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Act now on expiring 2009 tax breaks

By Jason Alderman

In the depths of the recession the government passed the 2009 economic stimulus bill and tweaked the federal tax code to help boost consumer spending and assist people who were losing their jobs, homes and benefits. Now, several of those tax breaks, rebates and other incentives are due to expire at year's end.

Congress and the Obama Administration may ultimately decide to retain some or all of these benefits. But just to be safe, here are a few you may want to tap now, if they make sense for your individual situation:

Homebuyer tax credit. If you haven't owned a home in the past three years and meet certain income guidelines, you may qualify for a tax credit of up to $8,000 on homes purchased before December 1, 2009. This is a tax credit, not a deduction, which means your tax owed is reduced by the credit amount. For more details, search for the First-Time Homebuyer Question and Answers document posted on the IRS website (www.irs.gov).

Property tax standard deduction. If you don't qualify to itemized deductions on your federal income tax but do pay state or local real estate taxes, you may qualify to add up to $500 ($1,000 for joint filers) in property taxes paid this year to your standard tax deduction. Rules and filing instructions are complex, so read IRS Tax Tip 2009-47 at www.irs.gov for details.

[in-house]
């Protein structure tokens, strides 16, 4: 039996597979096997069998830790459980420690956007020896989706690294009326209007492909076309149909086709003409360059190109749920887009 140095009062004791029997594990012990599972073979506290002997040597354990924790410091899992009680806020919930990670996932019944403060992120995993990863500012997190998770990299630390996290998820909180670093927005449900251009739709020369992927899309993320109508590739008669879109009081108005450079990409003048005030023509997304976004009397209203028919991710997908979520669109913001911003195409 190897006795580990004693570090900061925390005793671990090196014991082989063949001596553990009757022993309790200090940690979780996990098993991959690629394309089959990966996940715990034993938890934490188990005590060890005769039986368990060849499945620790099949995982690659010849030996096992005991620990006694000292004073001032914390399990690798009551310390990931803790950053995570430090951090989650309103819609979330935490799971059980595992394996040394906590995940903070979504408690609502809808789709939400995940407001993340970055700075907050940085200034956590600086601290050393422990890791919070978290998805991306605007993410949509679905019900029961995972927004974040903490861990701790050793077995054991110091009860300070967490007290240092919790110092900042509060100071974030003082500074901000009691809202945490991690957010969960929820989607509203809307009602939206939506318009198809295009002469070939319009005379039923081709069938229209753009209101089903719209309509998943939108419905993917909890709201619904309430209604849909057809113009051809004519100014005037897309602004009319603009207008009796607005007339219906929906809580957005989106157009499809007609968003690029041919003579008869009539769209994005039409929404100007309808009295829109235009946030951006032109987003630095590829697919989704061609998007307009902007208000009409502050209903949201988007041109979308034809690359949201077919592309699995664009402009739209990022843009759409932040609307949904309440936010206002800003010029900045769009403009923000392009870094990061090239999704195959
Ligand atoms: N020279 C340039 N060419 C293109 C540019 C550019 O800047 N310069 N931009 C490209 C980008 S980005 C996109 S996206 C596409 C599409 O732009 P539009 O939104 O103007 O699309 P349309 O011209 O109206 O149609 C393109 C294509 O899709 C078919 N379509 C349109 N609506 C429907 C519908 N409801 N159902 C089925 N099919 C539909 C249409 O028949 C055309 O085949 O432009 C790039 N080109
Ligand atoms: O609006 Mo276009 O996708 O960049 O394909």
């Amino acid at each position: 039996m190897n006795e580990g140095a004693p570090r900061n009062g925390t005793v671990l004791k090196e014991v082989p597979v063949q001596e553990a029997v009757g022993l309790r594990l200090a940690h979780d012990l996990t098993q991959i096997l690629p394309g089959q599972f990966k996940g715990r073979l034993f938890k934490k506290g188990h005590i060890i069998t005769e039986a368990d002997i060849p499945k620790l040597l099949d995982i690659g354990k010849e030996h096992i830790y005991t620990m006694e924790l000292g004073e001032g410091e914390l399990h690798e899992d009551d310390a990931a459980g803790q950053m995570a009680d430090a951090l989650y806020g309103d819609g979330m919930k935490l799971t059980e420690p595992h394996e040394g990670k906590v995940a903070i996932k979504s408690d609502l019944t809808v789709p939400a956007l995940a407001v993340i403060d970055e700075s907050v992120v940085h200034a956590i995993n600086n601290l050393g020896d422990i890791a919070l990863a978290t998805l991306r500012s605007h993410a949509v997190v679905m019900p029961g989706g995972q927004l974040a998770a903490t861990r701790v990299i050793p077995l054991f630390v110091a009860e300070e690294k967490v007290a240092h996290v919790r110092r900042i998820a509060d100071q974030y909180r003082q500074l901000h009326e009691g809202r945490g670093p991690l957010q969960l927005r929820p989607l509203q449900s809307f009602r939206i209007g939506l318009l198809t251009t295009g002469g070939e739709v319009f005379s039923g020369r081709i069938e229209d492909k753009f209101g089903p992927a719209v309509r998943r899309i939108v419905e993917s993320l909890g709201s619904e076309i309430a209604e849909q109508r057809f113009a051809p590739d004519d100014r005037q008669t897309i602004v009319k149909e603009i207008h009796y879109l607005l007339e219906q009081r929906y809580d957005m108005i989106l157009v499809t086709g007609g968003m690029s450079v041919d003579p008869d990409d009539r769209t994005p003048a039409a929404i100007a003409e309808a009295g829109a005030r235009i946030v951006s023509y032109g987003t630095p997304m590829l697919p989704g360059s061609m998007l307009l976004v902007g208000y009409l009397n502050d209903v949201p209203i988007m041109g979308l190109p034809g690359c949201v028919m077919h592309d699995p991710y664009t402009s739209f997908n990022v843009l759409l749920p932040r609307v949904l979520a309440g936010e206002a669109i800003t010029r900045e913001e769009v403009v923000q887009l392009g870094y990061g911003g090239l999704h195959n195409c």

Sales tax deduction for new cars. If you buy a new car, light truck, RV or motorcycle before December 31, 2009, you may be able to deduct state and local sales and excise taxes on up to the first $49,500 of the purchase price, even if you don't itemize deductions. The deduction gradually phases out for those whose adjusted gross income is over $125,000 ($250,000 for married couples filing jointly). Please note that this is different from last summer's expired "Cash for Clunkers" program.

Health insurance. If you are laid off before December 31, 2009, and your employer has 20 or more employees and offers health insurance, you may qualify for a 65 percent subsidy of the cost to continue coverage through COBRA, the federal law that allows many people to retain such coverage at their own expense. Check with your human resources department and visit the Department of Labor's website for more details (http://www.dol.gov/ebsa/cobra.html).

Deduction for education expenses. Through 2009, parents or students may deduct up to $4,000 for college or other post-secondary education tuition and other qualifying fees, even if they don't itemize deductions. There are certain restrictions and income limits, so refer to the IRS' "Top Ten Facts About the Tuition and Fees Deduction" for more details (www.irs.gov/newsroom/article/0,,id=205361,00.html).

Educator expenses. Teachers and other educators who work at least 900 hours during a school year may deduct up to $250 for eligible unreimbursed expenses they paid for out of pocket, including books, supplies, equipment and software used in the classroom. They may do so even if they don't itemize deductions on IRS Schedule A. Read Topic 458 at www.irs.gov for details.

You may want to confer with your tax preparer or financial advisor to make sure you qualify before acting on these tax benefits.




This article is intended to provide general information and should not be considered tax or financial advice. It's always a good idea to consult a tax or financial advisor for specific information on how tax laws apply to your situation and about your individual financial situation.

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